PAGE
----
A Tale Of High School Sweethearts Reunited And Married 60 Years Later

A Tale Of High School Sweethearts Reunited And Married 60 Years Later

The two now get to live out the rest of their days with one another, probably as they wished they could when they were young.
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We all love a good love story, right? The one that's everlasting, the high school sweetheart type of love.

Well, here's one for the books.

Joyce Kevorkian and James Bowman met in high school and graduated in 1953. Because of college, they went their separate ways, not knowing if they'd ever see each other again. They both remarried, had kids and created their own lives.

Not really keeping in touch, they went about their way of life on their own. Kevorkian states: "He had his life and I had my life, he probably called me four times over the last 60 years."

After 60 years, she finally received word from James Bowman, her high school love, through the mail. She received his letter and responded stating that she wanted to see him.

Both widowed now, in December of 2016, James drove to the home of Joyce Kevorkian in South Bend, Indiana and took her on their first date since the '50s. Thinking things are over, getting married to another person, but finally being able to rekindle the love you once thought was lost? Proof that love lasts if I've ever seen it.

"It was just like being 17 again. We found we liked each other just as much as we liked each other when we were 17. We laughed at the same jokes," says Kevorkian.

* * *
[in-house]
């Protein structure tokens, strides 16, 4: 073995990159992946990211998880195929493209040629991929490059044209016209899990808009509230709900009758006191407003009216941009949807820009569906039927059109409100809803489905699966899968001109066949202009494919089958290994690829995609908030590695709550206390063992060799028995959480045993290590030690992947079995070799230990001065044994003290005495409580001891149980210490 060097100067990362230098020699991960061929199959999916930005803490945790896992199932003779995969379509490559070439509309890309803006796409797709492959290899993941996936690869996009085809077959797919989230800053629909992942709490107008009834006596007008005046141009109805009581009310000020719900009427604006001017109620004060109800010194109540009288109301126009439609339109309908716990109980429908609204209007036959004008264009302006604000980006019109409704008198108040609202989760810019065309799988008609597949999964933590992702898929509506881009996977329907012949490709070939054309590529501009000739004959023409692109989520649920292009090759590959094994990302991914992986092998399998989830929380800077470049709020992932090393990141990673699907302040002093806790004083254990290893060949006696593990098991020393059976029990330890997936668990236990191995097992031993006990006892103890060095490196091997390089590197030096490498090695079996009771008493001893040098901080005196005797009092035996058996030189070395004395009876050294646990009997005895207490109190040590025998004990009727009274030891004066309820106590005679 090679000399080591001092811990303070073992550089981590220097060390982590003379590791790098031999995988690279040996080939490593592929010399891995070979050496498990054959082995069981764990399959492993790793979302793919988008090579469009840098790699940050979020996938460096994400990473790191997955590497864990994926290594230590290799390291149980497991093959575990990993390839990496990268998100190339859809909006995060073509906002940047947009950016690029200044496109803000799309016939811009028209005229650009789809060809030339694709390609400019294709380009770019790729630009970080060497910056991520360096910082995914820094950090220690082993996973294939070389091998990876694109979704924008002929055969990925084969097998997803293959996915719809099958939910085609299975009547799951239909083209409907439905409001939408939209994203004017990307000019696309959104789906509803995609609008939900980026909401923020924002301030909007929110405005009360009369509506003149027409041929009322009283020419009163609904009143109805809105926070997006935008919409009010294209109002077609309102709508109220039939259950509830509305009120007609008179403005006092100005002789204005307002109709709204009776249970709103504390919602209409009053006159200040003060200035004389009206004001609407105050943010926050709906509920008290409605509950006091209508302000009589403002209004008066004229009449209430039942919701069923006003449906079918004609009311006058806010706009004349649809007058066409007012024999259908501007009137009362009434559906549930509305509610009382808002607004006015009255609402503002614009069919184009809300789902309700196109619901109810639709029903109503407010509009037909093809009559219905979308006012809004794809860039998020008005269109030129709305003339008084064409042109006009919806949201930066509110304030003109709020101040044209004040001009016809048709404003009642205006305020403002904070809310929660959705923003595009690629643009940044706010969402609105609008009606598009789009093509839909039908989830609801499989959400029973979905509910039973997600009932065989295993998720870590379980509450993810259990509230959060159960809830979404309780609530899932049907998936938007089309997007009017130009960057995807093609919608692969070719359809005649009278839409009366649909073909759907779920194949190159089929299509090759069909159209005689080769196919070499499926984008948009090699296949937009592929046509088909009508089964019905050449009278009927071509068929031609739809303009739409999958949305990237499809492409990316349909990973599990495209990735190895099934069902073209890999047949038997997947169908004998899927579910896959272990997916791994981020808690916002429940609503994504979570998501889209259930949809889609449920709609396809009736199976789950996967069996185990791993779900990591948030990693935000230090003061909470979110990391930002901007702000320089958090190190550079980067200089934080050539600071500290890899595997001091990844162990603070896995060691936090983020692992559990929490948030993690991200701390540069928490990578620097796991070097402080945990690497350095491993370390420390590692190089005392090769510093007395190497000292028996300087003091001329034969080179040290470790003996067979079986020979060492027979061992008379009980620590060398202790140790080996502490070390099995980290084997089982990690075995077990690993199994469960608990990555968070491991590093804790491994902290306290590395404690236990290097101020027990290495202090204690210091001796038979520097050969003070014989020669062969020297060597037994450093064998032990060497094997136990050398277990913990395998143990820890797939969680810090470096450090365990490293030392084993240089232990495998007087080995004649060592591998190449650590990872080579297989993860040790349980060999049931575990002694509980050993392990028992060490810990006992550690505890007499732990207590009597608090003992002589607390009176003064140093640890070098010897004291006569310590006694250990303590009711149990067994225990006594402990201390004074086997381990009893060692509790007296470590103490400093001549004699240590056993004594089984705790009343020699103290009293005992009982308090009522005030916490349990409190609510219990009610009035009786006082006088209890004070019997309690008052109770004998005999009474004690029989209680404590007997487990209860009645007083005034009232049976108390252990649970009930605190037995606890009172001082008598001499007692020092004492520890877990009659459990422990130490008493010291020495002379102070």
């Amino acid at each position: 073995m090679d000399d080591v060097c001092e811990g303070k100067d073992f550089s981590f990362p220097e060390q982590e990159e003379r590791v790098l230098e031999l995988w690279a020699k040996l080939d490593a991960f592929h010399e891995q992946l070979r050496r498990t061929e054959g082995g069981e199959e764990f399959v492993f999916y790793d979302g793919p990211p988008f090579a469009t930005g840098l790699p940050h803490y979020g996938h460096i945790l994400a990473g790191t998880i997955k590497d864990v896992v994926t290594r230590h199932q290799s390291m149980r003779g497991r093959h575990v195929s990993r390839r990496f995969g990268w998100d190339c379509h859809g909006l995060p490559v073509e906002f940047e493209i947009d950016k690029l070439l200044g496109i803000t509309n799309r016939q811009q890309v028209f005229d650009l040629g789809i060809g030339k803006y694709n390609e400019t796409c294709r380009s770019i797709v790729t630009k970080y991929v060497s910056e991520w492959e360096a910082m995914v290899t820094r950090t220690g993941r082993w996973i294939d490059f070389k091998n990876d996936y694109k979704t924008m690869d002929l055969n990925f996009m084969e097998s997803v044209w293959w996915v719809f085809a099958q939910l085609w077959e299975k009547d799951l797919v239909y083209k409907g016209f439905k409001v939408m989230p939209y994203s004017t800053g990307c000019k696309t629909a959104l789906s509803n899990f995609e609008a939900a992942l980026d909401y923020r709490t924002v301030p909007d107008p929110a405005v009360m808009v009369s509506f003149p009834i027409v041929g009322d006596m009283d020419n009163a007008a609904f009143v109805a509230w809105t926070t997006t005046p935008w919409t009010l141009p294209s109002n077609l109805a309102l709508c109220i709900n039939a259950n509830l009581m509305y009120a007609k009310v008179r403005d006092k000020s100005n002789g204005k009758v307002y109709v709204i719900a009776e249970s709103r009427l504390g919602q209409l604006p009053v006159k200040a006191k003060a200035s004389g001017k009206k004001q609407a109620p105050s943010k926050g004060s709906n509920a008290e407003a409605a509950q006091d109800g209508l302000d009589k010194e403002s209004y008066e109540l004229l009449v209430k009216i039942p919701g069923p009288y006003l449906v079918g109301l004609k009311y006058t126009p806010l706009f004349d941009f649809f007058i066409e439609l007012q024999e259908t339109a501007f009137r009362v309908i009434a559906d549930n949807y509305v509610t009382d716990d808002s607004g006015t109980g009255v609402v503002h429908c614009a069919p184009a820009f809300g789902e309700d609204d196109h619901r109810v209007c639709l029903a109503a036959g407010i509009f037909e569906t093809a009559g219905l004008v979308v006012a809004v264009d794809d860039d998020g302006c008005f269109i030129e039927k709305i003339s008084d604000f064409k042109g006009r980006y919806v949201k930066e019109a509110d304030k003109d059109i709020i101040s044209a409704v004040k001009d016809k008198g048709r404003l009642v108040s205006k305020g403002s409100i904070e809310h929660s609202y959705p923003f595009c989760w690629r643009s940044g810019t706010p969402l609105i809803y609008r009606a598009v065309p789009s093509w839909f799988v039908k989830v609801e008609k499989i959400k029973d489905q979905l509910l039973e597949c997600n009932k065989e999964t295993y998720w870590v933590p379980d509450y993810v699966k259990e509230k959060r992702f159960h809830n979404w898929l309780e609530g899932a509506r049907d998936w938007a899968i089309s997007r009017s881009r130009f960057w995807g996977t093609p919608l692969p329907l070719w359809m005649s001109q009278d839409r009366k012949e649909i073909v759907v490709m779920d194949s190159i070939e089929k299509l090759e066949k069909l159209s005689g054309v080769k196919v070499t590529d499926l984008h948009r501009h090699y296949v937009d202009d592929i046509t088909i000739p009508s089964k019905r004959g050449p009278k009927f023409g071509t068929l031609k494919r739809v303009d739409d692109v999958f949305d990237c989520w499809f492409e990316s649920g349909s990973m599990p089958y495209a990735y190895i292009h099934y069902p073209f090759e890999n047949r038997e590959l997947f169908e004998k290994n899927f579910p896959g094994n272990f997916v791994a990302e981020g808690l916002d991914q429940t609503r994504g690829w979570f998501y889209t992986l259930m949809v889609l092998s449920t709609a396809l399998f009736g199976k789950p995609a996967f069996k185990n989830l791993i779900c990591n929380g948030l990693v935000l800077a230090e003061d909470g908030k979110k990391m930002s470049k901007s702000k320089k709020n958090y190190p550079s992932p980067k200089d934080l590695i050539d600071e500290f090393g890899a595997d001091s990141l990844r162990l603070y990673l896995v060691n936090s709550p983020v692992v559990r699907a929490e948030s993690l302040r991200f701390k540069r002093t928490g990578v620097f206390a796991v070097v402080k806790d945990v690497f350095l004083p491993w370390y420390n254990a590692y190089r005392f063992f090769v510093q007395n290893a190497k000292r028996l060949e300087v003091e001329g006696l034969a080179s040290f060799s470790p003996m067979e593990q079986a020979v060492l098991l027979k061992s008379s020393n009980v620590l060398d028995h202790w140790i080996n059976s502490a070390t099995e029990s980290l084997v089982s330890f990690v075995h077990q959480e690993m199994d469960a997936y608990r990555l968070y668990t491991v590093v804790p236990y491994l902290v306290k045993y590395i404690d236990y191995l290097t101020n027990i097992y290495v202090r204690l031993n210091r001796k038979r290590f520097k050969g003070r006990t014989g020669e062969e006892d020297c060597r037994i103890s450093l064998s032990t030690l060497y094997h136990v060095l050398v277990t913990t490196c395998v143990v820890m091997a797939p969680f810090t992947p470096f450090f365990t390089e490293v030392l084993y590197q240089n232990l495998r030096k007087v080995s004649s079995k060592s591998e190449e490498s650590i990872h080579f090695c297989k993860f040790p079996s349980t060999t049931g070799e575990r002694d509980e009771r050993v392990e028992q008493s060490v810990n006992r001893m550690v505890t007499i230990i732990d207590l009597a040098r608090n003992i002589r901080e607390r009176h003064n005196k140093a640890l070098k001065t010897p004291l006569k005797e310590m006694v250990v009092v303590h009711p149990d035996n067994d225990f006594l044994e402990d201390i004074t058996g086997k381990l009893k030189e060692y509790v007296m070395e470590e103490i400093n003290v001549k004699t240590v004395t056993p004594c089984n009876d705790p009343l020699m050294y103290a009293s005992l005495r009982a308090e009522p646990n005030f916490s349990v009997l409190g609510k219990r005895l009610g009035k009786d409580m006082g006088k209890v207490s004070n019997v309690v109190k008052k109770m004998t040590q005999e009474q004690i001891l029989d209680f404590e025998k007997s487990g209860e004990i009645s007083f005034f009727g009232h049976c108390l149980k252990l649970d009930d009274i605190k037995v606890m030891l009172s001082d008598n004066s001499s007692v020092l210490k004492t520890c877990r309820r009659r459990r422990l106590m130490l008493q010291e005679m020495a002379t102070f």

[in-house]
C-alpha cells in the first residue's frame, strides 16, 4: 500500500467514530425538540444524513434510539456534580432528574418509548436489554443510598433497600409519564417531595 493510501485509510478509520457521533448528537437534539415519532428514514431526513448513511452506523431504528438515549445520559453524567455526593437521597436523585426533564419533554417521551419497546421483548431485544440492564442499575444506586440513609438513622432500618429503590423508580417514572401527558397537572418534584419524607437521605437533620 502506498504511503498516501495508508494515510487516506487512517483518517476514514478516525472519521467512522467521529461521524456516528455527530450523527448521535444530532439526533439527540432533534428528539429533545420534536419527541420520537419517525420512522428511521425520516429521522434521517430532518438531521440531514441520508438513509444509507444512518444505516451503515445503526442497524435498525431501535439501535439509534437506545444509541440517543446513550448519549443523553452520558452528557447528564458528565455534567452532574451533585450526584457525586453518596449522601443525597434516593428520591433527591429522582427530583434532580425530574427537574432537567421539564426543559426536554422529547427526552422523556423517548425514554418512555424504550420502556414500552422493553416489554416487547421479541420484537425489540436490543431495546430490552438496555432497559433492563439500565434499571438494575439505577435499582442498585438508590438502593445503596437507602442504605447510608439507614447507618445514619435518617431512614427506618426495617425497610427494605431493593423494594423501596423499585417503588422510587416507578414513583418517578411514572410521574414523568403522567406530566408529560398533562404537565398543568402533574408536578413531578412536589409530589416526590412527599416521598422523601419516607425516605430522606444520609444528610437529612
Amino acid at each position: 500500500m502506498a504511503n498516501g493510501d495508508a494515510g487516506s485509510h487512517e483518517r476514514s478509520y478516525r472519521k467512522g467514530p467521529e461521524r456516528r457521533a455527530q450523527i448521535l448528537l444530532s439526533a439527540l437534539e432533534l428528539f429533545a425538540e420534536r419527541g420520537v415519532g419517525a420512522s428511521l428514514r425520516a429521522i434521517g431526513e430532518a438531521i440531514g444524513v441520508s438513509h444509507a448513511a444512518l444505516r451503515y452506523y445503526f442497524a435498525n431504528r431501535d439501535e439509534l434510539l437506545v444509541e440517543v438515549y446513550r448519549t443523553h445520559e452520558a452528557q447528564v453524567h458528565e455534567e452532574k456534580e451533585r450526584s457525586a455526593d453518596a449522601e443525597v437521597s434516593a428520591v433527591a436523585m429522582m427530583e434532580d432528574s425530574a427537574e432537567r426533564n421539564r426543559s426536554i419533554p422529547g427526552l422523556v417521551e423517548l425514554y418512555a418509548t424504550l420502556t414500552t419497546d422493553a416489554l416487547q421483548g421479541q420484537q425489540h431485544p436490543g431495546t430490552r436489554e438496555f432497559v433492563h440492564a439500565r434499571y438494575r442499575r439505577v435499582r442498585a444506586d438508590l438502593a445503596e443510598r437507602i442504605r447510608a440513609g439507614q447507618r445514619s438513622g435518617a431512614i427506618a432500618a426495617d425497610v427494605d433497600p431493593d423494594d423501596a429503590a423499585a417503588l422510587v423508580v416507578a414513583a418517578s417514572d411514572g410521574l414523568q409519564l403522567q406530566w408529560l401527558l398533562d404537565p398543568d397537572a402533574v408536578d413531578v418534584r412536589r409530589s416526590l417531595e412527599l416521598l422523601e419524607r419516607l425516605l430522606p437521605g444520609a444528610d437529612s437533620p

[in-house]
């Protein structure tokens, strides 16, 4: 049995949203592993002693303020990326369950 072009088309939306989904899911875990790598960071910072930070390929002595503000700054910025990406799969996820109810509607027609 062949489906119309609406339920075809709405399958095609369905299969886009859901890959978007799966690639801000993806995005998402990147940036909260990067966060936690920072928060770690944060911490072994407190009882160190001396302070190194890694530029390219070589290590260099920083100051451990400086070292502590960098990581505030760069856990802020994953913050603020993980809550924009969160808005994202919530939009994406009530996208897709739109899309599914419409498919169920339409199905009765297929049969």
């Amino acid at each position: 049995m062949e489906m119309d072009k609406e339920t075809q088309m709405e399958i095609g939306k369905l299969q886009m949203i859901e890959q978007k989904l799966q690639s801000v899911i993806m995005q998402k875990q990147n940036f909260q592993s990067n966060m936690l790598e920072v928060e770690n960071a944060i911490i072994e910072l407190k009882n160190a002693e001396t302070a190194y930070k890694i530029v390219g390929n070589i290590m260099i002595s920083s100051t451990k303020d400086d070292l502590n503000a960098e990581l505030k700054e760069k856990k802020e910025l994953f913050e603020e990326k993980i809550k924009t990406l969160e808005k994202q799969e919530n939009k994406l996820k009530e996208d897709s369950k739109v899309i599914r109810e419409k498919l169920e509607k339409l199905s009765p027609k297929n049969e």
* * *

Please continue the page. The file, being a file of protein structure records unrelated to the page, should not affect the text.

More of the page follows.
It seems as though it's history from there.

Just this past April 1st, the two got re-married to each other and now get to live out the love story they began to create in the early '50s. They chose the first of April because they "thought that was a good day for two old fools to get married," according to Kevorkian.

There's nothing better than a true historic love story. The two, happily reunited and now married, get to live out the rest of their days with one another, probably as they wished when they were young.

Kevorkian states, "it makes me feel young again. It makes him feel young again. It makes you feel revived and it's wonderful."

I guess this shows that if there's anything that can cure an old soul, maybe it's rekindling an old flame 60 years later.

The beauty of love is that there's so much to it. It's ever-changing and you never know what's to come. I can only imagine it came by surprise to the two that they'd be married to one another finally, at last. Maybe it didn't turn out the way they wanted to, or even when they wanted it to happen, but at least it happened.

This comes to show that not everything has to be in the moment and that the good things are worth waiting for.

Who knows, maybe you or someone you know will have a love story like these two.


Cover Image Credit: Buzzfeed

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Not My Michigan

A Michigan student-athlete turned Registered Nurse on the Michigan Medicine contract negotiations in 2018.

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It's May 1st, 2016. I'm bright-eyed, eager, and graduating from the University of Michigan as a Nursing Student and Student-Athlete.